Frank Mara, the principal of CommTran Consulting in Sandwich, MA, predicted that the debate over Category 5 copper wire versus optical fiber would still be unresolved, and that the copper camp would introduce a new performance category--Category 6.

Today Mara thinks that the copper- versus-fiber debate is still very much alive, mostly because of economic issues. He points out that, although the installation premium for fiber may have dropped to 10% to 15% over copper, the cost differential for network electronics remains high. "And where is the economy of running voice over fiber?" he asks.

When it was pointed out that he may have slipped on his other prediction, since there is no Category 6 cable on the horizon, he replied that there is--but instead of being called Category 6, it is just being called extended-performance Category 5 cable.

Optical fiber

Tony Beam, director of fiber systems marketing for AMP Inc. of Harrisburg, PA, engaged Frank Mara in a lively fiber-versus-copper debate at the earlier TIA meeting. In the process, he predicted that there would be several headlines in Cabling Installation & Maintenance over the coming year. One, he said, would read:

"ATM Forum Abandons Category 5, Considers Category 6"

The other would say:

"Category 5 Bogged Down in Testing -- No End in Sight"

If you substitute extended-performance Category 5 cabling for Category 6, Beam believes he was on the mark about asynchronous transfer mode, or ATM. On the Category 5 testing issue, he says he was correct also. Even though Technical Systems Bulletin 67, on field-testing Category 5 cable, has now been approved, back in June--the one-year time limit on Beam`s prediction--the Category 5 testing issue did indeed still appear to be bogged down.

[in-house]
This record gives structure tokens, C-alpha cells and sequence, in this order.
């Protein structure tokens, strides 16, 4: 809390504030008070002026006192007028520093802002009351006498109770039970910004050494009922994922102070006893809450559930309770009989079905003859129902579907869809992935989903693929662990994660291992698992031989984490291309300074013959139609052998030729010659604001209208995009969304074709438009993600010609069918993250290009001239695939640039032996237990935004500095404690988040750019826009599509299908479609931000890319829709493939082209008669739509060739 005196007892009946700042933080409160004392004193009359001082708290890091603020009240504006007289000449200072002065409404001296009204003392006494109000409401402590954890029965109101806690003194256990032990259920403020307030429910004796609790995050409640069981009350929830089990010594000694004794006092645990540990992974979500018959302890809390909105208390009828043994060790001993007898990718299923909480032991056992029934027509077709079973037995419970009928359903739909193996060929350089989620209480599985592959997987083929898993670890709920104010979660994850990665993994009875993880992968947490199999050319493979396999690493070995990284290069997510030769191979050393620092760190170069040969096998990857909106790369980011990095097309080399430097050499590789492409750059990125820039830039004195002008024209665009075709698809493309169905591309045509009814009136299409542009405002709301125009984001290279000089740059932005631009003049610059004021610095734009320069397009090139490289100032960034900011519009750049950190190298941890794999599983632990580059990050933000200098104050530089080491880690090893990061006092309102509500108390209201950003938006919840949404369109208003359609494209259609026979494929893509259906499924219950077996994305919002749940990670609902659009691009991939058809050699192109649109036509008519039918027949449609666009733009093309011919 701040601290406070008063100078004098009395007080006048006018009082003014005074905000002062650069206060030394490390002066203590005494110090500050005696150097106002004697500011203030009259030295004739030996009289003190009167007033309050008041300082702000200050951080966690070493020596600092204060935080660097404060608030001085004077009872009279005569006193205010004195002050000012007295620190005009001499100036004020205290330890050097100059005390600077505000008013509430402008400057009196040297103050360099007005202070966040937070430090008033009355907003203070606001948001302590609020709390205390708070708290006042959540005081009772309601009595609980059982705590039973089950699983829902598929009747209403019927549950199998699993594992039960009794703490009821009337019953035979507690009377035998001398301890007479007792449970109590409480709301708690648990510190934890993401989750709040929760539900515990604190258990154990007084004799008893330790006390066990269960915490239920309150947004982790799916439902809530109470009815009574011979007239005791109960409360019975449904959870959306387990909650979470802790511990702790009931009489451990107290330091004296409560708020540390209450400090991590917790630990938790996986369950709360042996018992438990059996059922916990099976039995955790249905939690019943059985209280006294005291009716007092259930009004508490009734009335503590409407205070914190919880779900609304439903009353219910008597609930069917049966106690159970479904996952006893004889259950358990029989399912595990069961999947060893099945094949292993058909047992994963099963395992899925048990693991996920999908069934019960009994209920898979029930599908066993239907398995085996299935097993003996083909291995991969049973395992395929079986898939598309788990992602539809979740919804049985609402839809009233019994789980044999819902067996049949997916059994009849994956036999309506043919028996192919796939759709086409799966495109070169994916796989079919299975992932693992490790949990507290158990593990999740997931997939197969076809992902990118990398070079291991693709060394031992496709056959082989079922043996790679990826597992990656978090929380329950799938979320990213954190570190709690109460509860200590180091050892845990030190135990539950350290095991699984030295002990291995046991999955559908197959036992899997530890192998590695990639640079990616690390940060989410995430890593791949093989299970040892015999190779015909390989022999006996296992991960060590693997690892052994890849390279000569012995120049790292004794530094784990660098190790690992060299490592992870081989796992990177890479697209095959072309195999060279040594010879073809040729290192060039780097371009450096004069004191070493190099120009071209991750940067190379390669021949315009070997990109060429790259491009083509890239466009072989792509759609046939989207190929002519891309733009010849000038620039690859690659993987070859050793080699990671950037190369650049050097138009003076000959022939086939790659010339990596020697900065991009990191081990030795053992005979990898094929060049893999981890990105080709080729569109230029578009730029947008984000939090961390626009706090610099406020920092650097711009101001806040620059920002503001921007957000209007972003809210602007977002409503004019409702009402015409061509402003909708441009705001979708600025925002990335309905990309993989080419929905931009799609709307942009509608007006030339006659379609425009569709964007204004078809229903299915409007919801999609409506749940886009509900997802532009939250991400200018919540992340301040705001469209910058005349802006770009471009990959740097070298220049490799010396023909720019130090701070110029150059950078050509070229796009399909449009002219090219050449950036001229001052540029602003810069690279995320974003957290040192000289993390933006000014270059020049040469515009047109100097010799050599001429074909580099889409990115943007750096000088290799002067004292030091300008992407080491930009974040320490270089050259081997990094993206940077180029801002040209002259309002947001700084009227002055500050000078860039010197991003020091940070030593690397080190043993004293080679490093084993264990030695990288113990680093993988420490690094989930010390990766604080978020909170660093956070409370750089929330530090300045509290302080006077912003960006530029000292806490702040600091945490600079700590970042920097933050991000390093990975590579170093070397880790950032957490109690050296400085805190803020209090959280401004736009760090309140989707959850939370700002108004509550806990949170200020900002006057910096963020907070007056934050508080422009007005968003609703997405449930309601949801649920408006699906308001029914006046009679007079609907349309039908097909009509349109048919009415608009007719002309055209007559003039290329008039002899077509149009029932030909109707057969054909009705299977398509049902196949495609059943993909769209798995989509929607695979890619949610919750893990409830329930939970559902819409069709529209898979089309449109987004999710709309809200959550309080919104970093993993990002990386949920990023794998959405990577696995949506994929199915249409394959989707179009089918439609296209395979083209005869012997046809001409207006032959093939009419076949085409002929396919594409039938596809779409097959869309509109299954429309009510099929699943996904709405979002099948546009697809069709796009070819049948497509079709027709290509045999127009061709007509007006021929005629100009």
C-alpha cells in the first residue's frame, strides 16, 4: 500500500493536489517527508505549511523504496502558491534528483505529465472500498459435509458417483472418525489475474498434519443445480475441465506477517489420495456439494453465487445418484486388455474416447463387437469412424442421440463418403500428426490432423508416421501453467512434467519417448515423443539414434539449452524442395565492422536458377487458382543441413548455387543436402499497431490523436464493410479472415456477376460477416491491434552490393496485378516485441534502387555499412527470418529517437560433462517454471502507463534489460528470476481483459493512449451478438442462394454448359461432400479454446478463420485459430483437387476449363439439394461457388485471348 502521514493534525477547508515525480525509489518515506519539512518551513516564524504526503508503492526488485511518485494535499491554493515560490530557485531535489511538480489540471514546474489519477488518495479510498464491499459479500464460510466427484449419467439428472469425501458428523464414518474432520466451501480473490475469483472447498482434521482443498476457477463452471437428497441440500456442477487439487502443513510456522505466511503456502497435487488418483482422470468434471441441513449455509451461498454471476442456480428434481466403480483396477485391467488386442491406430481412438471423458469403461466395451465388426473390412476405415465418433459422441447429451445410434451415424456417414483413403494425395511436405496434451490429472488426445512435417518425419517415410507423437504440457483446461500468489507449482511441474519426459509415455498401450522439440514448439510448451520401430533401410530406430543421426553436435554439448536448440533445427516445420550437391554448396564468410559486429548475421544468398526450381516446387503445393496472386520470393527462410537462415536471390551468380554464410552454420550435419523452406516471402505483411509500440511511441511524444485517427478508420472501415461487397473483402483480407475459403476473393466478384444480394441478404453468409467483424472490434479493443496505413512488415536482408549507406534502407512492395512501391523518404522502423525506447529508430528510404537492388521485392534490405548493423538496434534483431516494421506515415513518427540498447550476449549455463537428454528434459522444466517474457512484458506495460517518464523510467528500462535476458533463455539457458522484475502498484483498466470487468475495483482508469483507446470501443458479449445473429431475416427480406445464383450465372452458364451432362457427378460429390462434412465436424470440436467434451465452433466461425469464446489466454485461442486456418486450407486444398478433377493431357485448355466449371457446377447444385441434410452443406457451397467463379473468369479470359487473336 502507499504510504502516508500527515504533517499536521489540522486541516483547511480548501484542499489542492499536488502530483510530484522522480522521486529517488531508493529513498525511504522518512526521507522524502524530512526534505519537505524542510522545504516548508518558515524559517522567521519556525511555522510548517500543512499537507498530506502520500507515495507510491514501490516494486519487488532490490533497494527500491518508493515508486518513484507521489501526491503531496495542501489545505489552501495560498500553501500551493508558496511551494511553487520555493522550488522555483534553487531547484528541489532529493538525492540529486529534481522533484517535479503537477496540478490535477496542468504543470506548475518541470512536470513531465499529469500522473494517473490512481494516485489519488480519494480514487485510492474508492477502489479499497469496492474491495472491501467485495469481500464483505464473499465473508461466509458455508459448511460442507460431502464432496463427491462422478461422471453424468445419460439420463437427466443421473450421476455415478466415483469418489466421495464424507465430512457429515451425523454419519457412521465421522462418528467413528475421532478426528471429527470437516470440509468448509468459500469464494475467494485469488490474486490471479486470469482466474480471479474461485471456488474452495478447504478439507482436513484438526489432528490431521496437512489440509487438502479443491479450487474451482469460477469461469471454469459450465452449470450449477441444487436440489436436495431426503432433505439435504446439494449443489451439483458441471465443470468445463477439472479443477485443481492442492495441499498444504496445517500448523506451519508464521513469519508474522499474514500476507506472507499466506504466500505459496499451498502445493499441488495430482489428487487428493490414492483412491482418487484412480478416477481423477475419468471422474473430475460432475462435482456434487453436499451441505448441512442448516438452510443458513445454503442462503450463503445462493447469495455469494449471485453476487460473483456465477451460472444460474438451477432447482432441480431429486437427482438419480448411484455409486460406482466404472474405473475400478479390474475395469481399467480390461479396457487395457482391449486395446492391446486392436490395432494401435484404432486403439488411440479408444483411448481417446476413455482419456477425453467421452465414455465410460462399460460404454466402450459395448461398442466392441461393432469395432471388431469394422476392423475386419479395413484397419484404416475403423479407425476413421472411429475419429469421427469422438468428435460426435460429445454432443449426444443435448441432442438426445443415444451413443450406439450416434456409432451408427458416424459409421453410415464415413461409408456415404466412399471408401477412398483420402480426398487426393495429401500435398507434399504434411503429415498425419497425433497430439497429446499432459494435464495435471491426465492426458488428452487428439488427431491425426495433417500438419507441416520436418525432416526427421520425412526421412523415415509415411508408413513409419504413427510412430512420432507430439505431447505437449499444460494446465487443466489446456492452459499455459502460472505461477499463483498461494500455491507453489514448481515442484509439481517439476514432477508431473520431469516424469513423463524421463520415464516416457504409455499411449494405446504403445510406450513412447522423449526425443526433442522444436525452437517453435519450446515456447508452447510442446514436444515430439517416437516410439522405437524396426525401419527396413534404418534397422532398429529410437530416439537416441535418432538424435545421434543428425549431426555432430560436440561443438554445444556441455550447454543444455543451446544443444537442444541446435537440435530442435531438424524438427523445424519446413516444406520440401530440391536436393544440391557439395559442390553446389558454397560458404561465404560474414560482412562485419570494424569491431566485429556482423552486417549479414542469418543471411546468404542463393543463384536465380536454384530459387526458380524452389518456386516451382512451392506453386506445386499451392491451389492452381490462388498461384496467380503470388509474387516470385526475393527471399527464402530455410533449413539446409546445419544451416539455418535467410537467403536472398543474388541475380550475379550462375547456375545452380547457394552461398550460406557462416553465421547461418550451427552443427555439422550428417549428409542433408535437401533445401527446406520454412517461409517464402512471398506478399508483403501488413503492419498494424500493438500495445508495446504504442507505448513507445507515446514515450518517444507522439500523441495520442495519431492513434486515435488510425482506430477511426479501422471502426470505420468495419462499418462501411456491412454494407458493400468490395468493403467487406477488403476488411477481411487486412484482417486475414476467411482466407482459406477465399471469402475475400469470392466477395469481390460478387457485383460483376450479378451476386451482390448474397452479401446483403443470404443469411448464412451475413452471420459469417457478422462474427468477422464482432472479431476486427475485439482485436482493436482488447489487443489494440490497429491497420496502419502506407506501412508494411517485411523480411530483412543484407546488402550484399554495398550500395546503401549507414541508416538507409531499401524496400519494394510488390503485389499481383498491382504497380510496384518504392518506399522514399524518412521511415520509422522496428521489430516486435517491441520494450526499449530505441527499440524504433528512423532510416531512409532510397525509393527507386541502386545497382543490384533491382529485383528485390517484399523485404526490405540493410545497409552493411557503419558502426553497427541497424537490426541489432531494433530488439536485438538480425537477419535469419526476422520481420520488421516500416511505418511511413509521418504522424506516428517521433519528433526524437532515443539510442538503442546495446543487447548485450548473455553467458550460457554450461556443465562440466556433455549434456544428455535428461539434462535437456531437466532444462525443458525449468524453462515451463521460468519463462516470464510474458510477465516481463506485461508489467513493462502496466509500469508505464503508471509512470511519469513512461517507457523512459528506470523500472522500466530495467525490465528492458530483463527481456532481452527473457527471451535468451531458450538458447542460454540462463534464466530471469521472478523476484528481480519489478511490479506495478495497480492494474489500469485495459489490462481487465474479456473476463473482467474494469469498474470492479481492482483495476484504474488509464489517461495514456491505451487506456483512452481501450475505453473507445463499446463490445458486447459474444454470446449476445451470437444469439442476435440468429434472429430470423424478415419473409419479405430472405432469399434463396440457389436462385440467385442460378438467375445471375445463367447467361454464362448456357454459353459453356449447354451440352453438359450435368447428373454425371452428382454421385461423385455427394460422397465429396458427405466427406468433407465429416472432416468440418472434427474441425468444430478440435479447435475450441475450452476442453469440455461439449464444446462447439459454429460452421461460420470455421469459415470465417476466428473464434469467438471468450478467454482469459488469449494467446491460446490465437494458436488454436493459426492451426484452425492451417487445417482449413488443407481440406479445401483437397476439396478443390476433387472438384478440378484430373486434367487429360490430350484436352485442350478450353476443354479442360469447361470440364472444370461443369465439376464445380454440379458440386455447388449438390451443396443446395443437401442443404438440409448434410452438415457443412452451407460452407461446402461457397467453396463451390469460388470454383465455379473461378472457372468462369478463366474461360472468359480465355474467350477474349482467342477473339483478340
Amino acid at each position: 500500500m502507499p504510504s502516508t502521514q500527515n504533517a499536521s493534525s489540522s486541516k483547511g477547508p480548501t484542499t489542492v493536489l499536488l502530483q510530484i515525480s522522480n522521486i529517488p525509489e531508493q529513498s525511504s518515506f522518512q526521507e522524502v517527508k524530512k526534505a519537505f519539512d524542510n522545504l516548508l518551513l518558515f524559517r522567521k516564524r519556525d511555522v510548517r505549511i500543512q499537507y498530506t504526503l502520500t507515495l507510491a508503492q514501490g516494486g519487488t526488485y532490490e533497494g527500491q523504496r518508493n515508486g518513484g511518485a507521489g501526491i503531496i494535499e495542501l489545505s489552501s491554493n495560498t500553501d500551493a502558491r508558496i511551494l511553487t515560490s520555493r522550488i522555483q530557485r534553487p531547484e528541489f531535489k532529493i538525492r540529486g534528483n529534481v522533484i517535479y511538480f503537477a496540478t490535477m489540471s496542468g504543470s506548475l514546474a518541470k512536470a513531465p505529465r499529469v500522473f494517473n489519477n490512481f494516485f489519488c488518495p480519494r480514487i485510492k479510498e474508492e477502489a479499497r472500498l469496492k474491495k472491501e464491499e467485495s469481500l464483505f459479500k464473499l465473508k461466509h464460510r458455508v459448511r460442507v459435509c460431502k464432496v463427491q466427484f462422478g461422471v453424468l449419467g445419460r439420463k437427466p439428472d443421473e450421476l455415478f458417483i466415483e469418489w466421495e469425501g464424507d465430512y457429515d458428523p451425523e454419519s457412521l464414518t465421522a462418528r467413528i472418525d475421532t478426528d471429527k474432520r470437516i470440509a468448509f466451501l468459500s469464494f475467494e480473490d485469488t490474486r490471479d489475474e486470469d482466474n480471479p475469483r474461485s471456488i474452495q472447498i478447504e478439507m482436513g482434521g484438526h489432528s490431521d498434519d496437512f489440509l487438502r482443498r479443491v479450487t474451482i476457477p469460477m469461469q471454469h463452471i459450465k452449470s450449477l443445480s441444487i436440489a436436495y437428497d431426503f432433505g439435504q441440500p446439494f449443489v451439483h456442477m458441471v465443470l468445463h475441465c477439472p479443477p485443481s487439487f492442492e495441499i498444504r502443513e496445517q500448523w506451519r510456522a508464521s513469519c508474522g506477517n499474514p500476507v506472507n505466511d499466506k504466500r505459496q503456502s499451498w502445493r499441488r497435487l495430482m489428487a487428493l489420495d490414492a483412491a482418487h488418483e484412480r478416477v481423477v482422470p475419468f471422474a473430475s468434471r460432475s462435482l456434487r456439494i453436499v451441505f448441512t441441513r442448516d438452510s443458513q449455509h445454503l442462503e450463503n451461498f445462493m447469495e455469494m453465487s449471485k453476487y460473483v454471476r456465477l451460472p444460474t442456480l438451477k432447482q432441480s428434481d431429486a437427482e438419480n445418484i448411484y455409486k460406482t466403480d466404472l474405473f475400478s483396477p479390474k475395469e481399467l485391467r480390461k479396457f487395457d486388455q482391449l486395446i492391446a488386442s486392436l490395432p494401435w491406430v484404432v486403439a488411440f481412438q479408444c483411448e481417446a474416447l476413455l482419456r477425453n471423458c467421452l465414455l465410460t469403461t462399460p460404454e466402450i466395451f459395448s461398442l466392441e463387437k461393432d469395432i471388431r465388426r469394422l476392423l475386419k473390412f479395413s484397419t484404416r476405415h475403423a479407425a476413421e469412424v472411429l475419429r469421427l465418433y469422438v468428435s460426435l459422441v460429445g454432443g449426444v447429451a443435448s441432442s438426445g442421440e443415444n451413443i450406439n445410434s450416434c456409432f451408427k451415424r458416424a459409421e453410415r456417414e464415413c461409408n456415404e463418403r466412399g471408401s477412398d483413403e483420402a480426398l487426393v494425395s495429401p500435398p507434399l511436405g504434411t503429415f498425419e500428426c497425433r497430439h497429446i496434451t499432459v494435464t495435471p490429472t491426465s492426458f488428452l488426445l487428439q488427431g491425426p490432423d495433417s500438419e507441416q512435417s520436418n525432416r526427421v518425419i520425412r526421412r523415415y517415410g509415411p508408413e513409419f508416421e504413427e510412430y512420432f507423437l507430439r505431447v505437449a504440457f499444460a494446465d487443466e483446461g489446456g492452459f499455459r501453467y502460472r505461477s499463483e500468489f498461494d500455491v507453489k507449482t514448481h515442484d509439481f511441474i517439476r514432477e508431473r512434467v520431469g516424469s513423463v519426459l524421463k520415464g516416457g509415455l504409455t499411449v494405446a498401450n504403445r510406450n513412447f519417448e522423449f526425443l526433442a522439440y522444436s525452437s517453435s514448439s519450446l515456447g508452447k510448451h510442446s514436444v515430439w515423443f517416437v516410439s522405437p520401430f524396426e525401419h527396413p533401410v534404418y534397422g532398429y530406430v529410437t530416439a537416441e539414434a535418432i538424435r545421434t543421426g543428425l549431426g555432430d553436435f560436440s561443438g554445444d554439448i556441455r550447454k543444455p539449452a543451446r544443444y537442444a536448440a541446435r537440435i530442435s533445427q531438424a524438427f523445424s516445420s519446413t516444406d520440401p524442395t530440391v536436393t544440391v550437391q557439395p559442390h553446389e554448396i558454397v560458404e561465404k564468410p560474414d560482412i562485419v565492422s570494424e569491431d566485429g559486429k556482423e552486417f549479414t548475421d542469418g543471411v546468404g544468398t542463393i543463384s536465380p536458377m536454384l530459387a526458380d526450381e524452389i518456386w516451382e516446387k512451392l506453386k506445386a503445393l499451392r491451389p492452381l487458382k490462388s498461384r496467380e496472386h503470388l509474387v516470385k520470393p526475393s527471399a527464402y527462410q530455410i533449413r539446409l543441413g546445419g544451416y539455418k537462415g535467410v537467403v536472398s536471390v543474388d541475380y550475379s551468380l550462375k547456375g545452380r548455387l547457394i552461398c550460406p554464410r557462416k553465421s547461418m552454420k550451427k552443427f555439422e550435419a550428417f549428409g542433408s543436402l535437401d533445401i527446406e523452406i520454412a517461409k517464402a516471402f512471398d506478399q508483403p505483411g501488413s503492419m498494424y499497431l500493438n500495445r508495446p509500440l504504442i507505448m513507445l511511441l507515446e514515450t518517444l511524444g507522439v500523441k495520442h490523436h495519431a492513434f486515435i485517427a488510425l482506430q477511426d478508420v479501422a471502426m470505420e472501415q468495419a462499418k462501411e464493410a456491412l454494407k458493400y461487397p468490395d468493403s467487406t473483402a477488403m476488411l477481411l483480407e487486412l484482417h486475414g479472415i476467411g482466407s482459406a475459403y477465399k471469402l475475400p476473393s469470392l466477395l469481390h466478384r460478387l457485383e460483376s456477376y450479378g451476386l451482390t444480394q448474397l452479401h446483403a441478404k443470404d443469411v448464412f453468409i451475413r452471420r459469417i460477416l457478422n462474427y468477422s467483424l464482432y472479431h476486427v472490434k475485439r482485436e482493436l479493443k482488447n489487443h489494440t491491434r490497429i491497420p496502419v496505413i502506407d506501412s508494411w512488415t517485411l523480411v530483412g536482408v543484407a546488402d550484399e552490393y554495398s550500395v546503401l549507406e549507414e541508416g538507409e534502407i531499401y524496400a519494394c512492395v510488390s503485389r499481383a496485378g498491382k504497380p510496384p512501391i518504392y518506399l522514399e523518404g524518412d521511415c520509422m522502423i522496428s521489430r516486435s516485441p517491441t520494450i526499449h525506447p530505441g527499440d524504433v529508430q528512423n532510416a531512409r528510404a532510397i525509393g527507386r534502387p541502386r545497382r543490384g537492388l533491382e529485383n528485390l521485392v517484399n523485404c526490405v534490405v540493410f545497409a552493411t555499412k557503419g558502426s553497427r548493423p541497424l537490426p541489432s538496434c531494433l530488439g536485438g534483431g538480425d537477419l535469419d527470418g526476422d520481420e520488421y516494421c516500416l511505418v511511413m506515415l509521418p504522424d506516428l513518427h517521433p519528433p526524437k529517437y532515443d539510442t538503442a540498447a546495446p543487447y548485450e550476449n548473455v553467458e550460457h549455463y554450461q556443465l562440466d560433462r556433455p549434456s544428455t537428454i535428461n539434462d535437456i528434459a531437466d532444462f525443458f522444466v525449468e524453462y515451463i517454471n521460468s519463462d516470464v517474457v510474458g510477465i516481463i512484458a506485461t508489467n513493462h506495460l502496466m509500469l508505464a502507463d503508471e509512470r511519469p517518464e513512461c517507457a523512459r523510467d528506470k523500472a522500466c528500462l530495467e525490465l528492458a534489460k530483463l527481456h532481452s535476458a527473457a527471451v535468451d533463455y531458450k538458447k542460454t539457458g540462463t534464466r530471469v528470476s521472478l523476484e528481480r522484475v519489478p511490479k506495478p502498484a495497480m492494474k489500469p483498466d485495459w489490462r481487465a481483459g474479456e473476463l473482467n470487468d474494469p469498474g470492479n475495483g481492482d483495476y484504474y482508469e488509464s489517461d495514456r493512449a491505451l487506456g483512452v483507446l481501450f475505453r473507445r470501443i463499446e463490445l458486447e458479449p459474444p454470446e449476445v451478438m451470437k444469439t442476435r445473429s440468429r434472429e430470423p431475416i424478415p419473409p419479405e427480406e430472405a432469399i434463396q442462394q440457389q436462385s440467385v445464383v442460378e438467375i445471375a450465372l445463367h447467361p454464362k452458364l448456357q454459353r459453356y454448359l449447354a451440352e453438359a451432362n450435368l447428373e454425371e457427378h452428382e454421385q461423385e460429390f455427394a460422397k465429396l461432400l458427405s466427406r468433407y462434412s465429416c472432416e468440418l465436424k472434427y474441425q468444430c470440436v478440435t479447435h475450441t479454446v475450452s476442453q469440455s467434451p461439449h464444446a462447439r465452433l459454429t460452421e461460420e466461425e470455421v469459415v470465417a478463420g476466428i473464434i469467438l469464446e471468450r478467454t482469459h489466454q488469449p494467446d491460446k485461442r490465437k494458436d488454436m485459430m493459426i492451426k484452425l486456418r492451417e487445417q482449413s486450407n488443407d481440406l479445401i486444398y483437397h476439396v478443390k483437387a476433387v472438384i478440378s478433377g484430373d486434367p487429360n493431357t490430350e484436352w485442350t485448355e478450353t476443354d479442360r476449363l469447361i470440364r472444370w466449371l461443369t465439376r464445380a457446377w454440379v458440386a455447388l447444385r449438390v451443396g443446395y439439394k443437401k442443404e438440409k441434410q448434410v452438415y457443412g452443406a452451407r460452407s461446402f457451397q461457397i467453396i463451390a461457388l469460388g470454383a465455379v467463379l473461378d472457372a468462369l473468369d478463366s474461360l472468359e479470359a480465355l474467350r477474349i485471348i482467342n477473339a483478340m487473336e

Dispelling some myths

Beam adds, "I think we in the fiber industry have done a tremendous job of educating our customers about the benefits of fiber, and dispelling some of the myths about fiber to the desk. Of course, to be truthful, the fluorinated ethylene propylene shortage has been a blessing in disguise for us. Copper prices continue to rise, while optical fiber remains stable, and opto-electronics continue to decline. I think fiber is being seen as a much more viable alternative."

John Siemon, vice president of engineering for The Siemon Co. in Watertown, CT, also had something to say about fiber. He predicted that, over the long term, singlemode fiber would supplant multimode as the medium of choice in commercial buildings.

Today, he says, "I think it`s beginning to happen." Local area network developers are looking at synchronous optical network technology now, which requires singlemode fiber -- and so does cable television. Siemon definitely sees singlemode going into building backbones, although not so much in the horizontal yet. Hybrid singlemode/multimode cables are also becoming more popular.

"It`s going to happen," he concludes. "It`s just the time frame that`s up in the air."

Predicting industry trends is, admittedly, an entertaining pastime, but does it generate important information? Certainly, the dozen or so market-research firms serving the cabling industry would contend that it does. Where technology is complex and change is rapid, trend predictions give contractors and end users alike a sense of control over the future. The contractor may invest in fiber-optic training, believing that the trend toward fiber to the desk is going to escalate. An end user may opt for an extended-performance Category 5 cabling system in the belief that ATM will be here in the next five years. Both are spending money on the basis of what they believe will happen in the future--and, in spending the money, each is helping to create the future that has been forecast.